TRENDS released a study on the current events in France: The political and social implications
TRENDS Research and Advisory series has just released a new study entitled "Violent Events in France: Another manifestation of migrants’ crises and isolated communities." The paper is part of TRENDS Center public Policy series. The study explores the current public unrest and its implications for both the political and social scenes in France. The violent events are linked to certain factors; mainly the immigrants’ identity crisis, isolated communities and political polarization.
The study, conducted by the Strategic Studies Department at TRENDS' Research and Advisory, found that the protests in France after the fatal police shooting of a young migrant caused the most intense violence since 2005. It prompted the French government to take extraordinary measures to address the unfolding disorder. These measures triggered different political reactions, between the far-right led by Marine Le Pen, who said that government measures were "insufficient", and left-wing politician Jean-Luc Mélenchon, who said that "police violence must end."
The study showed that the violent protests in France and the subsequent events and reactions, have resulted in many observations that can lead to an understanding of the current situation and identify the reasons for the escalation that lead to widespread violence.
The study indicated that the analysis should look into the geographical locations in which the violence erupted. They include the suburbs where the majority of minorities, migrants and refugees live. This means that the root causes of the current crisis transcend the considerations of human rights and are not limited to the police handling of a civilian unrest. In fact, they include the wider scope of the identity crisis and integration into the French society.
The second observation of the study is reflected in the age group of those engaged in these violent protests. The average age of most of the protesters is 17 years. This raises questions about the nature of this rising generation, in terms of its upbringing in isolated suburbs and its vision of the state and society in which they live. Moreover, it relates to the success or failure of the integration of illegal immigrants and refugees into the French society itself.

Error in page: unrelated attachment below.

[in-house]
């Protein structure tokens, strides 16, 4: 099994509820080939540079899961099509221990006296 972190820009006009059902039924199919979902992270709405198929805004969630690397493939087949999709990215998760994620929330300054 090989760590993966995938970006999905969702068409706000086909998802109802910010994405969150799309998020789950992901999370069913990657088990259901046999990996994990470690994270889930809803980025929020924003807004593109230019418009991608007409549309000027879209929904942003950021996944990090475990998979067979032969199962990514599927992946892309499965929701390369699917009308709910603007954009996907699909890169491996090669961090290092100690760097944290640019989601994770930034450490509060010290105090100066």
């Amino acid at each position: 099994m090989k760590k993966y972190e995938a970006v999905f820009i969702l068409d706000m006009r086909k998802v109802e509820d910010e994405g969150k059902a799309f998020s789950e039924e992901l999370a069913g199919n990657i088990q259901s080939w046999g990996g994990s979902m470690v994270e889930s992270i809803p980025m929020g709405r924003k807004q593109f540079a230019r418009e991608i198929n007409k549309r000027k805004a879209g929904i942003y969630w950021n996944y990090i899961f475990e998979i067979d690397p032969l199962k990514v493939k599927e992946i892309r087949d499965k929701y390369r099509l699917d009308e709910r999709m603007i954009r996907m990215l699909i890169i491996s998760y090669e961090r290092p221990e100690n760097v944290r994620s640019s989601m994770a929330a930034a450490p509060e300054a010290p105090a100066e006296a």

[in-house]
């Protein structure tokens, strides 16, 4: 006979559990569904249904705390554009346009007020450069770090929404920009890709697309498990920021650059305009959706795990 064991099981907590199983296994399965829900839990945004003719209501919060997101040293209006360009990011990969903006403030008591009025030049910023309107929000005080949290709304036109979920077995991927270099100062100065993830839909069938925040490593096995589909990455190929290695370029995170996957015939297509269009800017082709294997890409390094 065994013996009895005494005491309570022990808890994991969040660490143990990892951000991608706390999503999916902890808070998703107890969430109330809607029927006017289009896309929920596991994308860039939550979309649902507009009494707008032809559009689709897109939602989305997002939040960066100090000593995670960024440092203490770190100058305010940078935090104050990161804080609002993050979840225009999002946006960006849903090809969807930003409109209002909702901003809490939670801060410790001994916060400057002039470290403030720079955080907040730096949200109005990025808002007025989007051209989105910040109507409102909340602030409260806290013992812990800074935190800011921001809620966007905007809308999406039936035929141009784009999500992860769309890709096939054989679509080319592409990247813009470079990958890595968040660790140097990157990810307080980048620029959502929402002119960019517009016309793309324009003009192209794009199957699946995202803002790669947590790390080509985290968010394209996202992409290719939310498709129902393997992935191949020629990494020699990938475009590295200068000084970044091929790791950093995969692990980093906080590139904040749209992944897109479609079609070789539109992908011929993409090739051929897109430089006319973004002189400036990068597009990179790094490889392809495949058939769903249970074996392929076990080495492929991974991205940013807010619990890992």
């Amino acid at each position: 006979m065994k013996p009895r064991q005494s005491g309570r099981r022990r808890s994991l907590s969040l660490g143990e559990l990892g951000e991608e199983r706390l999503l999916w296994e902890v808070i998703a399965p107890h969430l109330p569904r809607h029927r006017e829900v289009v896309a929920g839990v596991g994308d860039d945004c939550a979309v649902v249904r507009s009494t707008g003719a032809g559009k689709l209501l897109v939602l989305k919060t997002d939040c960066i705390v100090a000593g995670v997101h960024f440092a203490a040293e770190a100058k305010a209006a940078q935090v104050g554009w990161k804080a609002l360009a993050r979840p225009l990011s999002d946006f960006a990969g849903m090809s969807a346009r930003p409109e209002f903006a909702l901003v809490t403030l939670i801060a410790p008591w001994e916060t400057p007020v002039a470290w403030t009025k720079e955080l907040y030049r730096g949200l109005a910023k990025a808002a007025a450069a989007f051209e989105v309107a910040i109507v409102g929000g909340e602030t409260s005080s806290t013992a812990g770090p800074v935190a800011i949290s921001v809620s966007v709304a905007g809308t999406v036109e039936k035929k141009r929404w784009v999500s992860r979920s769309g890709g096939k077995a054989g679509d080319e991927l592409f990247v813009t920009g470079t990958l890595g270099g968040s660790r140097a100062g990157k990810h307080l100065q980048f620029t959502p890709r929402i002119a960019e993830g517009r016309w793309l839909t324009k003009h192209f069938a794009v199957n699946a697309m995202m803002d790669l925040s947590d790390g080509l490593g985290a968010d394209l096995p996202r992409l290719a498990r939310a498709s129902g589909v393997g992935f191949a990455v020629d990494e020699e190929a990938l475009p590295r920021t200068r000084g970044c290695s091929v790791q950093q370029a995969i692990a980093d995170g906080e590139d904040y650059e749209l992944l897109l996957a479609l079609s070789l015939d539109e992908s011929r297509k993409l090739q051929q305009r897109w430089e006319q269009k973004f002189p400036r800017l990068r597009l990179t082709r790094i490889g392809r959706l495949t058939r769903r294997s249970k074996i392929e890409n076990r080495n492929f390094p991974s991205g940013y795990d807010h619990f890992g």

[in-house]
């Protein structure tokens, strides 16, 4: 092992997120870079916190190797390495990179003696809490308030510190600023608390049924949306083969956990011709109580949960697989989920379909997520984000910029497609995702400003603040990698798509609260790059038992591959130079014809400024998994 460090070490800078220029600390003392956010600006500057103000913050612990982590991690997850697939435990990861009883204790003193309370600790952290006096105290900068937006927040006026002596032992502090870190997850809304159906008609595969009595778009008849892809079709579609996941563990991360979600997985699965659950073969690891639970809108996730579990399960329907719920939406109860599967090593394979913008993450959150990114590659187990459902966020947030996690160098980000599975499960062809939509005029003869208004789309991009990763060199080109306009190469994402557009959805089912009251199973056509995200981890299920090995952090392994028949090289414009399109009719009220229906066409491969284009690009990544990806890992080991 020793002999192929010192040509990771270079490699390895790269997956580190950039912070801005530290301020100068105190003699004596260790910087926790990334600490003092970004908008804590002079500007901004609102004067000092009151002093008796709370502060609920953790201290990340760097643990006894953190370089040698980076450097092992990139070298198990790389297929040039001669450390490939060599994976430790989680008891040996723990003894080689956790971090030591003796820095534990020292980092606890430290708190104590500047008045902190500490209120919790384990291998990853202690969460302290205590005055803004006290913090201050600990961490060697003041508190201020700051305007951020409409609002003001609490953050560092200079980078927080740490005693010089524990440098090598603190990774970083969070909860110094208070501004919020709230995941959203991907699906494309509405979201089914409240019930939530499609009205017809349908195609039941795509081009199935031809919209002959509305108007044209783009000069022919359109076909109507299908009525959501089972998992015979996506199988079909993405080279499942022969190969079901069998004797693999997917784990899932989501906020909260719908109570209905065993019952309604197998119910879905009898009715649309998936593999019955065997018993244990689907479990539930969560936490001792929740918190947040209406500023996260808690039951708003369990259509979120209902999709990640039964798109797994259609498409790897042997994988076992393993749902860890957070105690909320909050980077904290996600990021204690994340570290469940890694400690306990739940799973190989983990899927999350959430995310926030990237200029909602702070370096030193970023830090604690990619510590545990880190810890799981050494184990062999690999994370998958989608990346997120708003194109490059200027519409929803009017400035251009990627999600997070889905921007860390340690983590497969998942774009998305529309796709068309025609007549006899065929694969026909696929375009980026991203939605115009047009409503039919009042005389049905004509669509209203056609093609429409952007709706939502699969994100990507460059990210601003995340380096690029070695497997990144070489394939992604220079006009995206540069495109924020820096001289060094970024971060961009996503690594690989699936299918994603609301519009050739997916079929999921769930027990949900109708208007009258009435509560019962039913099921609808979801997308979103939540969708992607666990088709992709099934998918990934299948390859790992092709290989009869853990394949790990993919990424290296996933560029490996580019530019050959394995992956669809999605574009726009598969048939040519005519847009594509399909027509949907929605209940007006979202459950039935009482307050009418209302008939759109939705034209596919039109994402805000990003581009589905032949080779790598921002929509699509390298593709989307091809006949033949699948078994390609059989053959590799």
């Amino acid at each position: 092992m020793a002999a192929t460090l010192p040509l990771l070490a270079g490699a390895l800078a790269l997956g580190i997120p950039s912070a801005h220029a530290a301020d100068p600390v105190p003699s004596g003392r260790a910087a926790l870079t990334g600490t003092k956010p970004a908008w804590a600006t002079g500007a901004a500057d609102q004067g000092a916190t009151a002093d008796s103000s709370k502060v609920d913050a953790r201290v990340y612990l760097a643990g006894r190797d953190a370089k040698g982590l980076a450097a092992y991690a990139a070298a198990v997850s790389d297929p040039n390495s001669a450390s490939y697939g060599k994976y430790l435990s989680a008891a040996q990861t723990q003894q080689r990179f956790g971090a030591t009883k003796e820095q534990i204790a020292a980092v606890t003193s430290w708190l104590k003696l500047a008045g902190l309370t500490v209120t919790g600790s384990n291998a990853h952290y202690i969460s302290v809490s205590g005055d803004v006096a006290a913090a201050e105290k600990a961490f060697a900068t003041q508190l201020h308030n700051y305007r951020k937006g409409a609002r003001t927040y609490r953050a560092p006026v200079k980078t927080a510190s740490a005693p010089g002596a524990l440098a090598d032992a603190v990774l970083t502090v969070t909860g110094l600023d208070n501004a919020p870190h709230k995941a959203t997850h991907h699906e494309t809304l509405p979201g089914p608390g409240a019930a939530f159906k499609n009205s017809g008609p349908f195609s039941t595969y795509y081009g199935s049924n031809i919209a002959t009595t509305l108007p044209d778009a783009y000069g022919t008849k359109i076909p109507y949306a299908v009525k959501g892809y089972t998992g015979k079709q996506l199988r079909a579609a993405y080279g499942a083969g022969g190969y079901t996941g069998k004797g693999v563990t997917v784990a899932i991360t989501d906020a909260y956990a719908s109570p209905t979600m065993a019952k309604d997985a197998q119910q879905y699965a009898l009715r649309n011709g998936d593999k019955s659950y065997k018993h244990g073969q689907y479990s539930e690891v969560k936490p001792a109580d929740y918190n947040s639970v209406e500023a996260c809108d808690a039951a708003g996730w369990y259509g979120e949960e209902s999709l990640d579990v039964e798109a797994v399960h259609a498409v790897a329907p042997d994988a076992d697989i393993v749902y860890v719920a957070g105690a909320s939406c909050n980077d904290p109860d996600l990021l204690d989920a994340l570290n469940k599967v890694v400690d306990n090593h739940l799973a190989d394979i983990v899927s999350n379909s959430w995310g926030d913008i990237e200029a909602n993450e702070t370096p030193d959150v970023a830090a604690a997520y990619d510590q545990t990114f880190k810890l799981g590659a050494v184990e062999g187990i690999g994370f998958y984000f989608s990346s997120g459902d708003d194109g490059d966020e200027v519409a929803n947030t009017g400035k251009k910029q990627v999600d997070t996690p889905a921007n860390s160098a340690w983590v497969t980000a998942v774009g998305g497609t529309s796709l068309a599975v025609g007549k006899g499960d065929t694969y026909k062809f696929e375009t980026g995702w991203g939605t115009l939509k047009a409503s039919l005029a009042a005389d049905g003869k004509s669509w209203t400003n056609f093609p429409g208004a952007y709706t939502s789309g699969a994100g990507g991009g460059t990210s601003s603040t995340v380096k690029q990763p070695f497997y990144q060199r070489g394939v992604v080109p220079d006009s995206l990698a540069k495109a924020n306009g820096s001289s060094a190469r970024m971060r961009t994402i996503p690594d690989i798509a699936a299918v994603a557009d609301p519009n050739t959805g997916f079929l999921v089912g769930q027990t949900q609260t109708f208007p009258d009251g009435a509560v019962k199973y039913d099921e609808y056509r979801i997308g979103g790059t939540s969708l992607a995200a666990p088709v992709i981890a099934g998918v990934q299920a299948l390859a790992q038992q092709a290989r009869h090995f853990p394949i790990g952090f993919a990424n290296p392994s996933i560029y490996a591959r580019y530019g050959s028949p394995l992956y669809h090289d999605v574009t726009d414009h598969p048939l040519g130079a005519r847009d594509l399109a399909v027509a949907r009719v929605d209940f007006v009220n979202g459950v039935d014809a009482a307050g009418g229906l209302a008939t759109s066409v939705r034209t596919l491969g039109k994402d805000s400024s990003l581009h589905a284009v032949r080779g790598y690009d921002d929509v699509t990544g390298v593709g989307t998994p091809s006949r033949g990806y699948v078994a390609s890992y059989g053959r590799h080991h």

The third observation refers to the measures taken by the French police to address these violent protests, especially with regard to the size of police deployment and the equipment used. This indicates the gravity of the situation on ground and the attempts to abort any organized or semi-organized activity by the demonstrators to expand the protests. This may push the government towards declaring a state of emergency, as happened in 2005.
The fourth observation is linked to the attitude of the French political forces towards the violence and the reaction of the police. Their positions towards these two matters reflect their views on the issue of illegal immigrants or refugees, which makes it possible to understand the reasons for postponing the proposal to amend the French immigration law. The controversial immigration law might be one of the reasons for the continuation of the crisis, in terms of its political, social and economic ramifications.
The study’s fifth observation is that there were no official or unofficial reports about the participation of protesters who demonstrate against the changes in the French pension law and the retirement age. There is no credible evidence of their engagement in the current violent protests. This aspect holds some clues of concrete indications about the extent of the social cleavages and polarization in the French society.
In light of the previous observations, the study concluded that the events in France can be explored through certain aspects. The first is the identity crisis, refugee integration and the peripheral suburbs issues. The second axis refers to the latent role of political Islam in the current crisis, while the third is focused on the limits of the external role in igniting the events. Finally, there is the political exploitation of the events in the political tug of war and competition between the far-right parties and the French left.
The study explained that although the situation is likely to calm down soon, it might still escalate again. The repercussions of these events will remain linked to the issue of passing stricter legislation targeting immigrants and refugees, under the banner of preserving the principles and security of the French Republic. The French left dominant current will have difficulty rejecting this move vis-à-vis the temporary surge in the popularity of the extreme right. This situation may persist until the earliest general elections are called.